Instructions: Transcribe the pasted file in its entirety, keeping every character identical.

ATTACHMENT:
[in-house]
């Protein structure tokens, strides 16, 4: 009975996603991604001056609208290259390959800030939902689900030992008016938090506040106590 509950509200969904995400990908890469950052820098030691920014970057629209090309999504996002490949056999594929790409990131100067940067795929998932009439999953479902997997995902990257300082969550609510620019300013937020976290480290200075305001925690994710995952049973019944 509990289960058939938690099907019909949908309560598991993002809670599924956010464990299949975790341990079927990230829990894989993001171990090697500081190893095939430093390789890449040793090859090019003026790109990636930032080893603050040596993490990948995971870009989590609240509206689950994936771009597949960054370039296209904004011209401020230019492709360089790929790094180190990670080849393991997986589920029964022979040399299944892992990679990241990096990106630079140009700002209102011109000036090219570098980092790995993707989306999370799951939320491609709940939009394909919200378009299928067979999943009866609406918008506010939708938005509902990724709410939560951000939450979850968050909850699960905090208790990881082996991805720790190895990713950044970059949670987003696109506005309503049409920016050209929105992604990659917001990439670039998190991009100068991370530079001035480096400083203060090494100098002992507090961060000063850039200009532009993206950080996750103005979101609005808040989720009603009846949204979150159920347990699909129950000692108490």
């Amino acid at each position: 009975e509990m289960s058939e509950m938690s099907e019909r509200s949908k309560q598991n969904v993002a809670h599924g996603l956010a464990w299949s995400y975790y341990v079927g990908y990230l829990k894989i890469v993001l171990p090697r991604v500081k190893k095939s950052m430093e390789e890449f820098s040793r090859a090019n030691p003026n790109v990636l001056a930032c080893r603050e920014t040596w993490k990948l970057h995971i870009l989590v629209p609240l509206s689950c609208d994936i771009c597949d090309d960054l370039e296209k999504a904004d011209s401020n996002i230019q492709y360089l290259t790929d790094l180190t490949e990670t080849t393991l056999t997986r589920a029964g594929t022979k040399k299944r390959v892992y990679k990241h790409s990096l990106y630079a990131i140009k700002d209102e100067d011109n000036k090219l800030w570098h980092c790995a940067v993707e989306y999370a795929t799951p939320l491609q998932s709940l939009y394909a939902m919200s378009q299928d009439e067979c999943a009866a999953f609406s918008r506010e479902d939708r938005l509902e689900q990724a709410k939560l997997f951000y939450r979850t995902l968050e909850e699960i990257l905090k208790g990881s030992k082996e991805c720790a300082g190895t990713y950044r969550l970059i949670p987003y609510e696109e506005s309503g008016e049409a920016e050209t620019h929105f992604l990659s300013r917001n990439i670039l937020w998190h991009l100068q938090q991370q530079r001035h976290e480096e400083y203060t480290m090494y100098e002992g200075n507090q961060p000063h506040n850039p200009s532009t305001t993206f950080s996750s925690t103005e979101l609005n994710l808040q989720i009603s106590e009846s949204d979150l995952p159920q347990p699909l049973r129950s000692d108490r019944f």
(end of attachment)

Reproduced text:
[in-house]
């Protein structure tokens, strides 16, 4: 009975996603991604001056609208290259390959800030939902689900030992008016938090506040106590 509950509200969904995400990908890469950052820098030691920014970057629209090309999504996002490949056999594929790409990131100067940067795929998932009439999953479902997997995902990257300082969550609510620019300013937020976290480290200075305001925690994710995952049973019944 509990289960058939938690099907019909949908309560598991993002809670599924956010464990299949975790341990079927990230829990894989993001171990090697500081190893095939430093390789890449040793090859090019003026790109990636930032080893603050040596993490990948995971870009989590609240509206689950994936771009597949960054370039296209904004011209401020230019492709360089790929790094180190990670080849393991997986589920029964022979040399299944892992990679990241990096990106630079140009700002209102011109000036090219570098980092790995993707989306999370799951939320491609709940939009394909919200378009299928067979999943009866609406918008506010939708938005509902990724709410939560951000939450979850968050909850699960905090208790990881082996991805720790190895990713950044970059949670987003696109506005309503049409920016050209929105992604990659917001990439670039998190991009100068991370530079001035480096400083203060090494100098002992507090961060000063850039200009532009993206950080996750103005979101609005808040989720009603009846949204979150159920347990699909129950000692108490």
């Amino acid at each position: 009975e509990m289960s058939e509950m938690s099907e019909r509200s949908k309560q598991n969904v993002a809670h599924g996603l956010a464990w299949s995400y975790y341990v079927g990908y990230l829990k894989i890469v993001l171990p090697r991604v500081k190893k095939s950052m430093e390789e890449f820098s040793r090859a090019n030691p003026n790109v990636l001056a930032c080893r603050e920014t040596w993490k990948l970057h995971i870009l989590v629209p609240l509206s689950c609208d994936i771009c597949d090309d960054l370039e296209k999504a904004d011209s401020n996002i230019q492709y360089l290259t790929d790094l180190t490949e990670t080849t393991l056999t997986r589920a029964g594929t022979k040399k299944r390959v892992y990679k990241h790409s990096l990106y630079a990131i140009k700002d209102e100067d011109n000036k090219l800030w570098h980092c790995a940067v993707e989306y999370a795929t799951p939320l491609q998932s709940l939009y394909a939902m919200s378009q299928d009439e067979c999943a009866a999953f609406s918008r506010e479902d939708r938005l509902e689900q990724a709410k939560l997997f951000y939450r979850t995902l968050e909850e699960i990257l905090k208790g990881s030992k082996e991805c720790a300082g190895t990713y950044r969550l970059i949670p987003y609510e696109e506005s309503g008016e049409a920016e050209t620019h929105f992604l990659s300013r917001n990439i670039l937020w998190h991009l100068q938090q991370q530079r001035h976290e480096e400083y203060t480290m090494y100098e002992g200075n507090q961060p000063h506040n850039p200009s532009t305001t993206f950080s996750s925690t103005e979101l609005n994710l808040q989720i009603s106590e009846s949204d979150l995952p159920q347990p699909l049973r129950s000692d108490r019944f």